If you are interested in purchasing this staff audit or have any questions regarding your obligations in relation to high intensity skills descriptors please contact us on 0478 616 207 or info@engelsfloyd.com for a complimentary consultation.

What do NDIS providers need to know about Artificial Intelligence (AI) technology?

What do NDIS providers need to know about Artificial Intelligence (AI) technology?

Artificial Intelligence (AI) has the potential to significantly impact the disability sector by improving accessibility, enhancing assistive technologies, and promoting inclusivity.

NDIS providers need to be knowledgeable about how AI is being used in their organisation and how it could impact the ways they deliver services in the future.

AI technologies offer significant benefits to the disability sector. They can boost workplace effectiveness and efficiency, enabling NDIS providers to deliver better services to their clients. AI-powered assistive technologies have the capacity to enhance accessibility, empowering individuals with disabilities to overcome barriers and participate more fully in society.

Although AI technologies can be valuable in the workplace, responsible and ethical use of AI must be prioritised, in accordance with government approaches and organisational policies.

Presently in Australia, the Commonwealth Government and the NDIS Commission have released Artificial Intelligence (AI) Guiding Principles that provide a framework for the responsible and ethical use of AI, ensuring that AI systems prioritise human wellbeing, fairness, transparency, and accountability while promoting positive outcomes for individuals and society as a whole.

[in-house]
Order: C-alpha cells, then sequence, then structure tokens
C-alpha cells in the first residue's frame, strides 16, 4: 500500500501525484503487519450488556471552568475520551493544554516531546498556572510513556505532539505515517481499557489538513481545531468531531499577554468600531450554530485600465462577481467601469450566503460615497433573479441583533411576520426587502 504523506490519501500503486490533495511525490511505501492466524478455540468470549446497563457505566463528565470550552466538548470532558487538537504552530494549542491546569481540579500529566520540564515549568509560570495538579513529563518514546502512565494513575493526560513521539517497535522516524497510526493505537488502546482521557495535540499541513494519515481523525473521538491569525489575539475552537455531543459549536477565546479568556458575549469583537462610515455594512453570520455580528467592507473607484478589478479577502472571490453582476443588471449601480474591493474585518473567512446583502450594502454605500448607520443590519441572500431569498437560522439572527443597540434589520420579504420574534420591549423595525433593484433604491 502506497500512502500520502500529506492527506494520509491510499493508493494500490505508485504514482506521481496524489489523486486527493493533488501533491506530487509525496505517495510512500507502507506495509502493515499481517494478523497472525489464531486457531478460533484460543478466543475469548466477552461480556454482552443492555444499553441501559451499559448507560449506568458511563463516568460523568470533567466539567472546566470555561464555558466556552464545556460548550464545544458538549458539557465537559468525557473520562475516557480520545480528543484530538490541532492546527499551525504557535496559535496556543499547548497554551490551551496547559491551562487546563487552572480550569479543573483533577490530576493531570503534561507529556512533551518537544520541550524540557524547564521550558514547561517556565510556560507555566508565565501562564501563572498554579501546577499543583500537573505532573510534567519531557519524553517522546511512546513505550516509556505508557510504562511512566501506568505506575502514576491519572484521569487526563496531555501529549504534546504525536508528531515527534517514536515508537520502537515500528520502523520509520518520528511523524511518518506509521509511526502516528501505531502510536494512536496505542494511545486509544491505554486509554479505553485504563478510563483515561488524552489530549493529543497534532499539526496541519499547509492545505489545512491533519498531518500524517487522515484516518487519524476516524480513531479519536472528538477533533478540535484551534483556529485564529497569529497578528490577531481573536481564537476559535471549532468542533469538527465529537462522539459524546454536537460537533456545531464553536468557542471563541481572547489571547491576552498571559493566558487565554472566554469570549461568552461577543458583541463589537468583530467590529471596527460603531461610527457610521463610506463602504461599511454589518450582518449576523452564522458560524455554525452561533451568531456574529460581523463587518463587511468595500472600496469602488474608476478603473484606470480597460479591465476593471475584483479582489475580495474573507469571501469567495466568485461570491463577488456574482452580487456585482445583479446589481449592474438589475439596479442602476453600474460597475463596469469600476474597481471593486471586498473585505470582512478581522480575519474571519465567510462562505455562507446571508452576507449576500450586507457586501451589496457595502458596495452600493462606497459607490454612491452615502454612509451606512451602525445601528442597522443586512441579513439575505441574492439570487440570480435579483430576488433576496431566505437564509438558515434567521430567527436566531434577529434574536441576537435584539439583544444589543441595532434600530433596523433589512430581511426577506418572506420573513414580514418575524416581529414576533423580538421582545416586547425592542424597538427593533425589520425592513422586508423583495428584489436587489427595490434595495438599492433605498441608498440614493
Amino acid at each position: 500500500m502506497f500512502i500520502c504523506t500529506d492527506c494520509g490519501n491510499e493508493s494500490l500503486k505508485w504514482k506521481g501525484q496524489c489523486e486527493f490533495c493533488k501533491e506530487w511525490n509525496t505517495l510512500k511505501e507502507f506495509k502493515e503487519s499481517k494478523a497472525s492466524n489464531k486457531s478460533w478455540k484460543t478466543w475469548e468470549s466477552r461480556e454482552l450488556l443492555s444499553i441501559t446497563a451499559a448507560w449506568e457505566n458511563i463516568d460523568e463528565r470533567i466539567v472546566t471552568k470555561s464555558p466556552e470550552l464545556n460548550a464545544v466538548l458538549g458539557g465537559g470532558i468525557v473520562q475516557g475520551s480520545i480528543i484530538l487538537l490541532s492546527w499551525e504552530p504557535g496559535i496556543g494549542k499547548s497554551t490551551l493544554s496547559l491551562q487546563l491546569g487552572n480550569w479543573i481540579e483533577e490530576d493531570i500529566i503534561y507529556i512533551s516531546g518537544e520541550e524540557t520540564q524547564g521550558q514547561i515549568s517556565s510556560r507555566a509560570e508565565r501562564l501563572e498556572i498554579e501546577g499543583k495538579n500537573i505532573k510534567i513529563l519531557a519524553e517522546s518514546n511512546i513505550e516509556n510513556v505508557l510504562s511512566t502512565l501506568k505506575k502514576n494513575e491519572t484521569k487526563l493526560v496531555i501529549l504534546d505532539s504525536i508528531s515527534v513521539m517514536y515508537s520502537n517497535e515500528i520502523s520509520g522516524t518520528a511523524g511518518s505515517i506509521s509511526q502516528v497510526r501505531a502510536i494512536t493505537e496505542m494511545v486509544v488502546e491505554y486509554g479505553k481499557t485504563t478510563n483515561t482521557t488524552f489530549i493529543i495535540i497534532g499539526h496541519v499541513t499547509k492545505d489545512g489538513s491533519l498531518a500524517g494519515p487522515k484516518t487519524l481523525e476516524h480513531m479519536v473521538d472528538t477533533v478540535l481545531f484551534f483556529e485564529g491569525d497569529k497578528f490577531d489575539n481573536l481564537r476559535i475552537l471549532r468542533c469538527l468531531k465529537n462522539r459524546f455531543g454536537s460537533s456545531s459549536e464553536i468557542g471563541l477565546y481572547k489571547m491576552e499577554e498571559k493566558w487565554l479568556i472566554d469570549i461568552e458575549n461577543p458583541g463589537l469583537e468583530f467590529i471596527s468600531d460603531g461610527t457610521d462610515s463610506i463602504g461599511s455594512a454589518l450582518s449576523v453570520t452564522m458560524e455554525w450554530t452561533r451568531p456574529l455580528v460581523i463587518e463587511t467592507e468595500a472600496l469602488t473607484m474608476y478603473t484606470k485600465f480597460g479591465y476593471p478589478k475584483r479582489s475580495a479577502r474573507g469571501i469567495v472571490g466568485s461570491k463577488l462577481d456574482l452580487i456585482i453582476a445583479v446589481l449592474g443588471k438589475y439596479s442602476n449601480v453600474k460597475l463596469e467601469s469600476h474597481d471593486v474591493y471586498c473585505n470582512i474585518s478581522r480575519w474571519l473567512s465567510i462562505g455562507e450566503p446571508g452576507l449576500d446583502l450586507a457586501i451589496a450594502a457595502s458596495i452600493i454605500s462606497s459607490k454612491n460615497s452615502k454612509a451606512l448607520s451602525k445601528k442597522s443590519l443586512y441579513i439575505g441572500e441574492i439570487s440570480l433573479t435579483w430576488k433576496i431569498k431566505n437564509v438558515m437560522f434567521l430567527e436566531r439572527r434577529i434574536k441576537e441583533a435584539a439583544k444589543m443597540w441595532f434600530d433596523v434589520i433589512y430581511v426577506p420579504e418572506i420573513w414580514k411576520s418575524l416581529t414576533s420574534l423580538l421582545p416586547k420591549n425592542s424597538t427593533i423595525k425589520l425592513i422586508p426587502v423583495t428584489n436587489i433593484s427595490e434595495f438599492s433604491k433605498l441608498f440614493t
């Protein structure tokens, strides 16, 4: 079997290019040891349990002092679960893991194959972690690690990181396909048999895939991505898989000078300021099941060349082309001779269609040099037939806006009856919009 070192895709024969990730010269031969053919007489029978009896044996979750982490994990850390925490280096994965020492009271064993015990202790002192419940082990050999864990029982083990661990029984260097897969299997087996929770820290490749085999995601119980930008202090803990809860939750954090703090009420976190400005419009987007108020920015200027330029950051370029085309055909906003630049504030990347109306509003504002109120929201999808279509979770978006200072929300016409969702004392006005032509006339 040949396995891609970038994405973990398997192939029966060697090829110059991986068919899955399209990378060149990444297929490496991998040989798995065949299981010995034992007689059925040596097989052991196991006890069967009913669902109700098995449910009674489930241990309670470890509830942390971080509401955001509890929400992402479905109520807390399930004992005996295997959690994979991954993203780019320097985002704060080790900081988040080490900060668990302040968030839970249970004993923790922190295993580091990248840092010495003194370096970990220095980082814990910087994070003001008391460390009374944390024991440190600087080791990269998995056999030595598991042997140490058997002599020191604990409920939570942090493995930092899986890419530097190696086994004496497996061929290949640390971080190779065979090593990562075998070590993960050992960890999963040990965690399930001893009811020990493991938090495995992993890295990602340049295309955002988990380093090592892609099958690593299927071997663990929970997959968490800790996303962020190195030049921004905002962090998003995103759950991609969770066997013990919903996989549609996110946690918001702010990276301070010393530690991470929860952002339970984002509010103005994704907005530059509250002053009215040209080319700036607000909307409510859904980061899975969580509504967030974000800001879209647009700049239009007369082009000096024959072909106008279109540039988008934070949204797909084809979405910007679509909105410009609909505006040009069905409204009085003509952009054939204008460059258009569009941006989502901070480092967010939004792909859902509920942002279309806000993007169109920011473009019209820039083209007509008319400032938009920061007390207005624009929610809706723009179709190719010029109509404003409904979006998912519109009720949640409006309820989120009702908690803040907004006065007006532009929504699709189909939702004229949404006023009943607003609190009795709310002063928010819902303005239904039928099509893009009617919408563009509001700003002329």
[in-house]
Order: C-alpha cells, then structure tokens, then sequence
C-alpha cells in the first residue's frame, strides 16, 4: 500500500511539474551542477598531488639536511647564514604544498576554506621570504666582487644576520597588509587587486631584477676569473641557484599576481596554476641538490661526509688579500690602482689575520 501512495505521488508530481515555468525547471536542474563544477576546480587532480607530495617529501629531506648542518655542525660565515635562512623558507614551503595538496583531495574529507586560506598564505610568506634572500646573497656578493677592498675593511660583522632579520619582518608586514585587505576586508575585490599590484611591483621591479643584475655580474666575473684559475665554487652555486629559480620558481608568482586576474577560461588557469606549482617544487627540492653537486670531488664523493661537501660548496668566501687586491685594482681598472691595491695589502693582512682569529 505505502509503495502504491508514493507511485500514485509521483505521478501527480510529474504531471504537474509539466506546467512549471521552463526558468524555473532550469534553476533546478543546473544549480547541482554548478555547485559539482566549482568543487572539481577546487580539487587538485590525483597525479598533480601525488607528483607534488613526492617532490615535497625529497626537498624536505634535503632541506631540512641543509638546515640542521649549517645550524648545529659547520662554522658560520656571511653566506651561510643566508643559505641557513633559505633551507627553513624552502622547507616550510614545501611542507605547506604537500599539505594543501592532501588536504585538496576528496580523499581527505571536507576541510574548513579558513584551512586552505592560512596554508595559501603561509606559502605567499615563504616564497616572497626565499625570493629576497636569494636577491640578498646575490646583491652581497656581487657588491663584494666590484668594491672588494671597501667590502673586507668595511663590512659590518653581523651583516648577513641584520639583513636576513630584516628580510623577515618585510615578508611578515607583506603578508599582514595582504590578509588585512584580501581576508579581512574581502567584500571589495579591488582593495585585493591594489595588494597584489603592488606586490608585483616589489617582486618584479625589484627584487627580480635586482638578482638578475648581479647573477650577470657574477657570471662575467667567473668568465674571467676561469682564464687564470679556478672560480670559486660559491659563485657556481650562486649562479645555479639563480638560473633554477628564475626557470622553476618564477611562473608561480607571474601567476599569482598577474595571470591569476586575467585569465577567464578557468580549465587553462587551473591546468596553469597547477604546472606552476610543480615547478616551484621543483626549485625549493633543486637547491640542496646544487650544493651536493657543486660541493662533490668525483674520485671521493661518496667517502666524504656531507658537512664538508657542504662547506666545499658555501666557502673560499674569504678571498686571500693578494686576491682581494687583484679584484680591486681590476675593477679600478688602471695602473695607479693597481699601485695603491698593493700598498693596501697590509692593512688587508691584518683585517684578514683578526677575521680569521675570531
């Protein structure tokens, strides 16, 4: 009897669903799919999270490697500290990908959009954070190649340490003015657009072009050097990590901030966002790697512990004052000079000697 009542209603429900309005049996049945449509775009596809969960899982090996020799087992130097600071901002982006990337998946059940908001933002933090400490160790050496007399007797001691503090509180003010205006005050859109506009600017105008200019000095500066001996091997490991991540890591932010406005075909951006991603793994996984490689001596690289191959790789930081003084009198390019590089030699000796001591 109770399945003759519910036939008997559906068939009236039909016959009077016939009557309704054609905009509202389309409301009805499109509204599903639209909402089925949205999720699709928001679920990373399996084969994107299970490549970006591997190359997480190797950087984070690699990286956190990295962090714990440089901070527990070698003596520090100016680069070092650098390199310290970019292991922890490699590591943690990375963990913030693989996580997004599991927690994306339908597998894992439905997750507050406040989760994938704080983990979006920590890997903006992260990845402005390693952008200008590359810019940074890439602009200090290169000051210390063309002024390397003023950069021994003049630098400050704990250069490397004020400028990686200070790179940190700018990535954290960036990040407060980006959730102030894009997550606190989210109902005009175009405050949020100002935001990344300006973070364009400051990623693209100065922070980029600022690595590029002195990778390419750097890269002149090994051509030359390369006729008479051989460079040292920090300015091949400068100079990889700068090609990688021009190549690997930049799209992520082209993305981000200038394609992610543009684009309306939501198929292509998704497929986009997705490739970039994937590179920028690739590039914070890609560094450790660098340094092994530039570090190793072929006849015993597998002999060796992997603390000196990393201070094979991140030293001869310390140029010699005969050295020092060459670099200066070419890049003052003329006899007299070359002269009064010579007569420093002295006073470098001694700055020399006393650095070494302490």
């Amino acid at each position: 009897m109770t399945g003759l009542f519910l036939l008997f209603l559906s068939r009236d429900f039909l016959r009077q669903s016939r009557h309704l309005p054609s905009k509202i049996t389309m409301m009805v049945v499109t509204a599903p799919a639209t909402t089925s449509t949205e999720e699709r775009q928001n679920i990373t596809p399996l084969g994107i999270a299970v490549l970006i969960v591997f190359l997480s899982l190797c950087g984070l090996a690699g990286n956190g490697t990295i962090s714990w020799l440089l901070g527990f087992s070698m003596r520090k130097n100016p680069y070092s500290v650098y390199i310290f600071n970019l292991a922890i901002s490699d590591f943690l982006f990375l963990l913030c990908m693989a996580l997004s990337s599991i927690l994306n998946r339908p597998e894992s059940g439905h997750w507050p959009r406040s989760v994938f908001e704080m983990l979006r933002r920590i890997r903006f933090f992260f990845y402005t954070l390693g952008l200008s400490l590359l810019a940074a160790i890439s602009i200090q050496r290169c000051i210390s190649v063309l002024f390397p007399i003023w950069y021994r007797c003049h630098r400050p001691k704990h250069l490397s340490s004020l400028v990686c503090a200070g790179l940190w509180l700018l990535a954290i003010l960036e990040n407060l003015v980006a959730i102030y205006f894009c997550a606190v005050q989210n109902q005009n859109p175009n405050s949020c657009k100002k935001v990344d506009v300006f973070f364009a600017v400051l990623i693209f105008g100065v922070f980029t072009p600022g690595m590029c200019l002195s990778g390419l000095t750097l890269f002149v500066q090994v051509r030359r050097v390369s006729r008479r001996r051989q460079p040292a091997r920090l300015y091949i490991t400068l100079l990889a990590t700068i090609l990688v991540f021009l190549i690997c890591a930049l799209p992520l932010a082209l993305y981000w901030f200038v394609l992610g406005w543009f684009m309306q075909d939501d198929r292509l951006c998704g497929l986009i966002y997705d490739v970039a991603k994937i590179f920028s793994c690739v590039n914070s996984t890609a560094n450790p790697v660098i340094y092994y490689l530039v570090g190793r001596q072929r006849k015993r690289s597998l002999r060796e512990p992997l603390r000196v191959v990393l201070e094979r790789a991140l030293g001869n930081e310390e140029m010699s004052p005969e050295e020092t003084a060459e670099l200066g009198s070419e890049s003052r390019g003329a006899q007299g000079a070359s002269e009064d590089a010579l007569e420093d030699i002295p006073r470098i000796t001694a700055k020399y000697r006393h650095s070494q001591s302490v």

NDIS providers need to proactively consider the ethical framework within which they will employ AI in their organisation. This framework should align with the organisation’s values, respect privacy, promote fairness, avoid bias, and comply with legal and regulatory requirements.

Your policies and procedures should be updated to include risk management considerations associated with AI technologies to minimise negative outcomes and ensure responsible AI use.  They also need to ensure they are complying with relevant legislation including data protection, intellectual property, and privacy requirements.

NDIS providers should also provide guidance and training to their staff on responsible AI usage. It is crucial that employees understand their obligations and the potential risks associated with AI.

If you have any questions on how to properly ensure you have addressed AI in your documentation we can help.  Please contact us on 0478 616 207 or info@engelsfloyd.com for a complimentary consultation.

NDIS New Regulatory Tool – Enforceable Actions

NDIS New Regulatory Tool – Enforceable Actions

The NDIS Commission have recently announced the first use of a new regulatory tool against an NDIS provider called an Enforceable Action. An Enforceable Action is a legally binding agreement between the Commission and the provider that outlines specific actions the provider commits to undertake to rectify issues of non-compliance with the law.